Sunday, July 3, 2011

Magic Sans Theatre

At least, good magic is. I’m a harsh critic of those who magic sans theatre… some people are more forgiving, but I just hate to see magic done for the sole purpose of doing magic. Seriously, why even bother? Magic is a branch of theatre. You are excluding the magic of theatre if you don’t make good use of the theatre of magic.

Magic should paint a picture and tell a story… as such, your magic must be motivated! Every single magical thing that you do must have a purpose, a reason. Otherwise, your magic becomes more or less “Look what cool things I can do with these tricky props!”

One of my favourite examples of such a magic act is that of Soma, who is world-renowned for his “Phone Act”. There’s a reason he keeps raking in the awards and prizes. I like to consider his act essentially a one-act play with magic incorporated. It begins with a businessman walking on stage reading a newspaper. Accidentally, he tears his newspaper and, seeming to have an idea, goes with it and tears the paper to shreds. He even drops a couple of pieces by accident. At this point, he does what any person with magical powers would do in this situation… rewinds time and restores the newspaper! Like, literally rewinds time… the music in the background begins to run in reverse, the pieces that fell fly back into his hands, and the paper is restored in a flash. This sets the stage for what’s to come… Soma’s cellphone begins to malfunction in the middle of a phone call, but luckily, there is a payphone right near by. So, Soma begins producing endless amounts of coins to pay for his phone call! I won’t describe the rest of the act, because I’m sure you get the point.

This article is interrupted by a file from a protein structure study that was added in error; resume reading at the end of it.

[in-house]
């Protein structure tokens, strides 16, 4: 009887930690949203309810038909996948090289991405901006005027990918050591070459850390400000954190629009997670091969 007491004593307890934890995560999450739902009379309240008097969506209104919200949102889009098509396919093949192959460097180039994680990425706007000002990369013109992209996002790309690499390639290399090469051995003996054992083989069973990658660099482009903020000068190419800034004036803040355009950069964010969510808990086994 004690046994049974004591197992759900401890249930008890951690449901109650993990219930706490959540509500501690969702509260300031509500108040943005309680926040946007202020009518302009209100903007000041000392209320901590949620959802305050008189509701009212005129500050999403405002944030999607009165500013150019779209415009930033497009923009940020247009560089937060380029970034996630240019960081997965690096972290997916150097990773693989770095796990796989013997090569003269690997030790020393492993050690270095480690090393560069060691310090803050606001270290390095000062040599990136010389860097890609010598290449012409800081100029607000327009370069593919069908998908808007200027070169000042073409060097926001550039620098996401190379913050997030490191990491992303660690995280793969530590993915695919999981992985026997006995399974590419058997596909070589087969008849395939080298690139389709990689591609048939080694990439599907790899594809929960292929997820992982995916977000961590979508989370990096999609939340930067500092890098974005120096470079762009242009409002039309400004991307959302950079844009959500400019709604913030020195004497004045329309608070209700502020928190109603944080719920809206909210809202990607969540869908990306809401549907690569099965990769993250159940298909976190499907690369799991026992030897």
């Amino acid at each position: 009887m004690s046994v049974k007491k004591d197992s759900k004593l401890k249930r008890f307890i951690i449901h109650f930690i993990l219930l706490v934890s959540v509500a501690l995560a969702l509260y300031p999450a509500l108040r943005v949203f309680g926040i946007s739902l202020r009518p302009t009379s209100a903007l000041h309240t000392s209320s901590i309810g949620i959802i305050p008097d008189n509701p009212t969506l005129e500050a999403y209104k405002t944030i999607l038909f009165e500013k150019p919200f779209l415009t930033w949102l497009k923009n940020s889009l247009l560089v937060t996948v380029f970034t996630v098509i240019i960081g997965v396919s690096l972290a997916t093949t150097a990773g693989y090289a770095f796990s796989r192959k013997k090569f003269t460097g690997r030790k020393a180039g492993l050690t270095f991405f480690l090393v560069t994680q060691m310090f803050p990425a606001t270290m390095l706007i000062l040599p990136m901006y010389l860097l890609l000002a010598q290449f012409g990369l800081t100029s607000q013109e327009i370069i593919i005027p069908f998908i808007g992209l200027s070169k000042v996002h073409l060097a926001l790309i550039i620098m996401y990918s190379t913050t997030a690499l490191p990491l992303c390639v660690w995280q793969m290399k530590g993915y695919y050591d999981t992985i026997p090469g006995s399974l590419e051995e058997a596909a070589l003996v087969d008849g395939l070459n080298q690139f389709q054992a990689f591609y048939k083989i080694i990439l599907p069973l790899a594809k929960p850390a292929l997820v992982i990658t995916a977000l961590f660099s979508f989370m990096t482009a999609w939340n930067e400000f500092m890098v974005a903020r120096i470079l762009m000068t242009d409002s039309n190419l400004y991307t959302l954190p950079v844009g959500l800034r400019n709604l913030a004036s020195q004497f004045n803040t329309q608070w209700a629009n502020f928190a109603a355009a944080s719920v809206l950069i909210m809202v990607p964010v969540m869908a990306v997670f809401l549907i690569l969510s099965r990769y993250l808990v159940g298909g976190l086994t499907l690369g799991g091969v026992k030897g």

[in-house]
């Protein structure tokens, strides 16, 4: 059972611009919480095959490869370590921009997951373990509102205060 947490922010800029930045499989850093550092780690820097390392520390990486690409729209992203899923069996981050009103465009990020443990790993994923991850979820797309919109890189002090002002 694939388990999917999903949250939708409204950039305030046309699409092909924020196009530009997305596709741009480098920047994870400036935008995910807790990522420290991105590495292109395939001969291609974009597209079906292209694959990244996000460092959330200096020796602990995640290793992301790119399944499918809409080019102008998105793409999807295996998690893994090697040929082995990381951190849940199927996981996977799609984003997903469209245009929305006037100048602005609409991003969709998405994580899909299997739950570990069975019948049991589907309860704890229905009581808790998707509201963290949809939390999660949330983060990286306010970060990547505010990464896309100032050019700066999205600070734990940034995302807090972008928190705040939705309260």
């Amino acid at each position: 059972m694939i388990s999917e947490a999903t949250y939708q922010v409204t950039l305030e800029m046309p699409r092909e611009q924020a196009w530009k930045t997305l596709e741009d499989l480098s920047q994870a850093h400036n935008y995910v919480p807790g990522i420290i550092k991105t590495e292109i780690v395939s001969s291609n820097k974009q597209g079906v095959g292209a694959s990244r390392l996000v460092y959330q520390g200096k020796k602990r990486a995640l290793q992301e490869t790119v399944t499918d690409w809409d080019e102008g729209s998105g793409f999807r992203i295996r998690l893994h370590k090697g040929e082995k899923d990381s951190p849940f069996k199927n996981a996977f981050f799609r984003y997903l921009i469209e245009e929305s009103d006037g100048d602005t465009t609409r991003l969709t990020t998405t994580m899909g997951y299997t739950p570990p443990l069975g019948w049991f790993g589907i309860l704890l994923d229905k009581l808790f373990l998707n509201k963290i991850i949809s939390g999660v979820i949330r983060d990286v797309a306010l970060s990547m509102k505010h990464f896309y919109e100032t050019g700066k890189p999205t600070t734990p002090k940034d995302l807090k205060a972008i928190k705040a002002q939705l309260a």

Think about this when designing your magic: Why does your audience care? Magic is NO different than a play… the audience must have reason to invest themselves emotionally in what you’re doing. They have to care. For them to care, you magic must tell a story... and within your story, you, the performer, must be fighting for something. Done properly, the audience will care and invest themselves into wanting to see if you win or lose.

An easy way to design magic in this fashion is to consider the following each time you are constructing a routine or act: “I’m a person. I have a problem. I also happen to have the ability to use magical powers. Considering this, how would I solve my problem?” The best magic comes from a root of problem solving… it’s the bare basics to designing magic that people will care about. Of couse, that’s only Step One… now that you have your problem that needs to be solved, you need to make your audience care about it. That doesn’t come naturally.

It’s not easy… but who ever said it was?

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